Interview with Christina Ohanian

Hi there, my name is Christina. I am an Agile Coach and my work is focused on collaborating with individuals, teams and organisations to embed and enable Agile practices. My expertise include team building, team coaching, meeting facilitation and developing practices such as Scrum and Kanban with a touch of Lean thinking. I enjoy generating and collaborating on new ideas, exploring solutions to challenges and I am actively involved in various communities as a speaker, workshop facilitator and other volunteering opportunities.

https://www.linkedin.com/in/imchriso/
https://twitter.com/imchriso

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Bloggers Club: Oracles and Heuristics

In past projects, written requirements have often been used as oracles to determine whether or not the behaviour they are seeing in the SUT (Software Under Test) is correct or not.

According to Cem Kaner, an oracle or test oracle is a mechanism for determining whether a test passed or failed.

The thing is, not every project has clear written requirements – some projects lack written requirements altogether, while others are not clearly written and are very open to interpretation.

This is where heuristics can be very useful. I have previously written about my most used test heuristics (along with some examples), but in this blog post I want to elaborate on why heuristics can be very useful for testers, with or without written requirements.

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How do you actually prevent bugs?

It’s not hard to find articles or pieces of research claiming that the sooner you find a bug, the cheaper it is to fix. But I’ve found there isn’t actually a whole lot of information out there on exactly how to prevent bugs in the early stages of a software development project. i.e. before code is written, while requirements/user stories are being written or just after the requirements/user stories have been written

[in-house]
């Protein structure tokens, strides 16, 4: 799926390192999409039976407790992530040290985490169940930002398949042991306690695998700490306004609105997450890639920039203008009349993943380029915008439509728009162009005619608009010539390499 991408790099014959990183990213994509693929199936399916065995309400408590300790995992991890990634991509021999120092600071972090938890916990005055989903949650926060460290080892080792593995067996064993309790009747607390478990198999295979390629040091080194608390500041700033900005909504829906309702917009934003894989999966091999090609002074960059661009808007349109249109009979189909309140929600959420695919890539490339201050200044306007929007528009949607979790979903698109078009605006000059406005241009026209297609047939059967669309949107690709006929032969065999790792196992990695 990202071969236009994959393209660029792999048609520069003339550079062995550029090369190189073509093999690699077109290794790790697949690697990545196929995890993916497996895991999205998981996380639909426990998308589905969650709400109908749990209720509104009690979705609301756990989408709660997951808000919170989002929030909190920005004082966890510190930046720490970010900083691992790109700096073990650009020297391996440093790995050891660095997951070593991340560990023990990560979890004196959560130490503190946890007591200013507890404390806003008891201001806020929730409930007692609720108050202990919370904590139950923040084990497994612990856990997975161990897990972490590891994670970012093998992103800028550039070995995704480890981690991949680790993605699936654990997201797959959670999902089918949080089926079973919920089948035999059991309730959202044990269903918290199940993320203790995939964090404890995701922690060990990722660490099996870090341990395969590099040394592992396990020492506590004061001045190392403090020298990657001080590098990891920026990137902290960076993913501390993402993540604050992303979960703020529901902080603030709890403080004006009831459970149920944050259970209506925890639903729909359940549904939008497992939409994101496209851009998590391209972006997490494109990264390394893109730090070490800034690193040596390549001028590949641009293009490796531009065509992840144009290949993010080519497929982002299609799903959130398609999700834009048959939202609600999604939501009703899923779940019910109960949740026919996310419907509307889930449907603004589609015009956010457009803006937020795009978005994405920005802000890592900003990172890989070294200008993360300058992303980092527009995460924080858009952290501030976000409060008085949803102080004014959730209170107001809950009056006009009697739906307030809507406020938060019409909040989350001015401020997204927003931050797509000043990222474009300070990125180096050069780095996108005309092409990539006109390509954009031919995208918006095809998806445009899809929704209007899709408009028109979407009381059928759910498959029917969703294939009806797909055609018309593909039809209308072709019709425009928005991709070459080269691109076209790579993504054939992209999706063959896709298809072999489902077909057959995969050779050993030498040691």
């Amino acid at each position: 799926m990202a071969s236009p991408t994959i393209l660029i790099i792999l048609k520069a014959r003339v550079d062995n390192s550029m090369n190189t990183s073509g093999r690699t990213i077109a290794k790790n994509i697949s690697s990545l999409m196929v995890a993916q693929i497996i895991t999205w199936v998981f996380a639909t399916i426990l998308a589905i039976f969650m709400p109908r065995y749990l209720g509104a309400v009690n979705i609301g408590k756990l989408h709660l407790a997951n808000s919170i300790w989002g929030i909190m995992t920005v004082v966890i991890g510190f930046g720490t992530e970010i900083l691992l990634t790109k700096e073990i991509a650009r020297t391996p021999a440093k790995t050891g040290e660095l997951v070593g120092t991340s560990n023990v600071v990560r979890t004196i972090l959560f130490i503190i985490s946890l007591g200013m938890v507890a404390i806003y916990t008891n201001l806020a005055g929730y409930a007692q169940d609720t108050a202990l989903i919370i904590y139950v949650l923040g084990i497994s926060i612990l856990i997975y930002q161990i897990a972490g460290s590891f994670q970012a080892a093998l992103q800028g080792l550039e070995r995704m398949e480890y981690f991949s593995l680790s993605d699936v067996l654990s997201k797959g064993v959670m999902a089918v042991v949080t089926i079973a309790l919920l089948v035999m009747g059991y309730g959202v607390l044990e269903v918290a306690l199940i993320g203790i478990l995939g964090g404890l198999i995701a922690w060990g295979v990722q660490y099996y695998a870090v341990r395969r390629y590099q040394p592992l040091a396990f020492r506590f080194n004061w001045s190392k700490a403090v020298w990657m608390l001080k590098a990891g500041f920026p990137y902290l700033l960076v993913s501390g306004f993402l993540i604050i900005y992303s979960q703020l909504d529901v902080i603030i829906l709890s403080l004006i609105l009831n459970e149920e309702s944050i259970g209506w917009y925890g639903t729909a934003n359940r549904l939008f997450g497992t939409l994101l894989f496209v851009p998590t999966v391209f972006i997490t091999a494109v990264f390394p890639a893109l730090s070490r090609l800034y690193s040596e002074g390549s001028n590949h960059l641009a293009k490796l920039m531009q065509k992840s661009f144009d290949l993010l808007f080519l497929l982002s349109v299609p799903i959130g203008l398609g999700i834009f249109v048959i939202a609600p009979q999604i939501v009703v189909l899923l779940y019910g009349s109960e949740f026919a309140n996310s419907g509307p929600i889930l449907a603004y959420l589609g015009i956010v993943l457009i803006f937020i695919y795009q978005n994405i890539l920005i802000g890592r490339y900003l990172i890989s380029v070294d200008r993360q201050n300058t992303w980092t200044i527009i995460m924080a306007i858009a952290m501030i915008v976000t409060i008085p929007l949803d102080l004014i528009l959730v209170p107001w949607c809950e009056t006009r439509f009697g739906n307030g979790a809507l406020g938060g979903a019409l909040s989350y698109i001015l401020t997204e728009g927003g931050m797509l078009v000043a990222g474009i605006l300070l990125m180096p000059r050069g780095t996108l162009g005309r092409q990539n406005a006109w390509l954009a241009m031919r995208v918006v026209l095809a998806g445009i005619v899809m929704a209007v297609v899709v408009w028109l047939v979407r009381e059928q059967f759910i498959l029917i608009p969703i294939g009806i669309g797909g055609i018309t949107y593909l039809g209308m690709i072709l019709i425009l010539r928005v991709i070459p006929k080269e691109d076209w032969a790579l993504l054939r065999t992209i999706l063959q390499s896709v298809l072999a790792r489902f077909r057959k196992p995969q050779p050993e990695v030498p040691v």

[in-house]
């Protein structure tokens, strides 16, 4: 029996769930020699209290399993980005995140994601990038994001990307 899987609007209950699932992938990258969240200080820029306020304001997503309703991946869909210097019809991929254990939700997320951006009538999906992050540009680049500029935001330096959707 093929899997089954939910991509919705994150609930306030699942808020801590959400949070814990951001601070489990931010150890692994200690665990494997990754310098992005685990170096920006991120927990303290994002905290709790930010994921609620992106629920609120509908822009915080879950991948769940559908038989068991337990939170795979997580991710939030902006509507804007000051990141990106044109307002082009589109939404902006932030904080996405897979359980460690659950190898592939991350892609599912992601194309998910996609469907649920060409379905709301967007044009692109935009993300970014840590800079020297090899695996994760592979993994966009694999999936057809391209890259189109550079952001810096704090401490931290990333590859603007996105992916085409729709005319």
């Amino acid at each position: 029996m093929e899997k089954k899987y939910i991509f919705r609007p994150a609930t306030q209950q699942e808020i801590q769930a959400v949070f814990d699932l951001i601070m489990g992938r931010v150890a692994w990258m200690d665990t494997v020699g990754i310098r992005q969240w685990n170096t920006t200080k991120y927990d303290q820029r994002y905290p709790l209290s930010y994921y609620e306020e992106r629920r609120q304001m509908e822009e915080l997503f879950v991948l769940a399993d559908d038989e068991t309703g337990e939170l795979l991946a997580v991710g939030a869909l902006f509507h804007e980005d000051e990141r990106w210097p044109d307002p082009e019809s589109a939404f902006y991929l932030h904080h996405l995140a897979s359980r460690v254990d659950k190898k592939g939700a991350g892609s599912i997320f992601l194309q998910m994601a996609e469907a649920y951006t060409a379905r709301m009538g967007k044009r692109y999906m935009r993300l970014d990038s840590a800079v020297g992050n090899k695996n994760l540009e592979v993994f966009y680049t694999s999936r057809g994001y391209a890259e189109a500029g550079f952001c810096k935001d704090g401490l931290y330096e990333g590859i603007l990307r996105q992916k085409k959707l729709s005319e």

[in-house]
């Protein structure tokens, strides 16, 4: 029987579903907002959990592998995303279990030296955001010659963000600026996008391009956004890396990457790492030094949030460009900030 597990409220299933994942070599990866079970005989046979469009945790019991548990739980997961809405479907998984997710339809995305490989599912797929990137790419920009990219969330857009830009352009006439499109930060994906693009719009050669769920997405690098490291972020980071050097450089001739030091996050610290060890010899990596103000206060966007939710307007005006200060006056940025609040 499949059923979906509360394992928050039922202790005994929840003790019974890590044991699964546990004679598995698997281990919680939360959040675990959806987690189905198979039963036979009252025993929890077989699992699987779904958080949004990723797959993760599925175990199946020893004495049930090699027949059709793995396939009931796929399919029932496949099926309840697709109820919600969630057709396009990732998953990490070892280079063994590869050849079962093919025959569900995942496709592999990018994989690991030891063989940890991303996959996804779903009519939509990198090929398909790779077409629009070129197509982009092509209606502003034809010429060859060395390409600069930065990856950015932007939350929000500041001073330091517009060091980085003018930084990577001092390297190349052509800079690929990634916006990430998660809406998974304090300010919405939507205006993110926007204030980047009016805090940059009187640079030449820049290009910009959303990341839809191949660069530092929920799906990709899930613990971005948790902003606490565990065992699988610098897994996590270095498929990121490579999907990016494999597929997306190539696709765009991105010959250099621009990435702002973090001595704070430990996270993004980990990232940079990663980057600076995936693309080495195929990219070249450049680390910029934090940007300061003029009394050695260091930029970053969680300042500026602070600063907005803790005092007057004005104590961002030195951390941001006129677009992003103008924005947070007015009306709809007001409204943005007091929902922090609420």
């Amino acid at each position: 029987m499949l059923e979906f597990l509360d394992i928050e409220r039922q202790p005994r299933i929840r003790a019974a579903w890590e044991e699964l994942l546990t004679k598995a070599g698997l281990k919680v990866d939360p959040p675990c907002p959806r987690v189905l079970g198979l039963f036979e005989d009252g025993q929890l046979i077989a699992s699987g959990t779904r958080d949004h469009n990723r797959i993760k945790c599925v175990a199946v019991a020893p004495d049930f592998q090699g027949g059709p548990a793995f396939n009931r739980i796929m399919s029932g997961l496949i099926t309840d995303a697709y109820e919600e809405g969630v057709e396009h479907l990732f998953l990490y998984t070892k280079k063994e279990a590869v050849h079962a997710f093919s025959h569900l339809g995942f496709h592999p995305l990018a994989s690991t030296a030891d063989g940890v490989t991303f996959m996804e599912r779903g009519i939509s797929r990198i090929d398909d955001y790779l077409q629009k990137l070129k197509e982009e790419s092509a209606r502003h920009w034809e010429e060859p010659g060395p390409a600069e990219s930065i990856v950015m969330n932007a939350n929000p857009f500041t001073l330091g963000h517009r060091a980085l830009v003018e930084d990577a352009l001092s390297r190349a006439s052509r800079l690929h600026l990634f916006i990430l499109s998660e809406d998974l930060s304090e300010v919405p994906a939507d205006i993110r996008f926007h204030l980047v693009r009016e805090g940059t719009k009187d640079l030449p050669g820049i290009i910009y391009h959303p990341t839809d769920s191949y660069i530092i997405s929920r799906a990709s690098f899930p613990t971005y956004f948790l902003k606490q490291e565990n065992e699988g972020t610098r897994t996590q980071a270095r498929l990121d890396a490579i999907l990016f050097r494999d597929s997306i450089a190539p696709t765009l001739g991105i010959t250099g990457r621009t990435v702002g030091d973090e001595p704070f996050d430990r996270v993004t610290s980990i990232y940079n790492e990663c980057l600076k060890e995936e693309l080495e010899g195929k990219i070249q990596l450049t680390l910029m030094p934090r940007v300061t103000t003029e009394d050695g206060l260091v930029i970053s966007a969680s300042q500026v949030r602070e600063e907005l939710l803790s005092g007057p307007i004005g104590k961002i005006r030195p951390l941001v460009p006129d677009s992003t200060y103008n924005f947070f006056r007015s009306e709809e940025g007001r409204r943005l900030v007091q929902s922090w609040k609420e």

Here I would like to share exactly how I help prevent bugs on projects and how I help others come up with ideas on how to prevent bugs as well.

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How to start your career in software testing

So, you want to become a software tester but you are not currently working in the IT industry? There are a few things you can do to get your foot in the door, but it can take a bit of time to actually land your first role as a tester.

There are a few options regarding the very first step you can take.

1. Join a company that has testers by using the skills you currently/already have

I’ve met a few people who became testers using this approach. This approach involves you using the skills/experience/background you already have to get the job – then later on try and go for a transfer into a software testing role.

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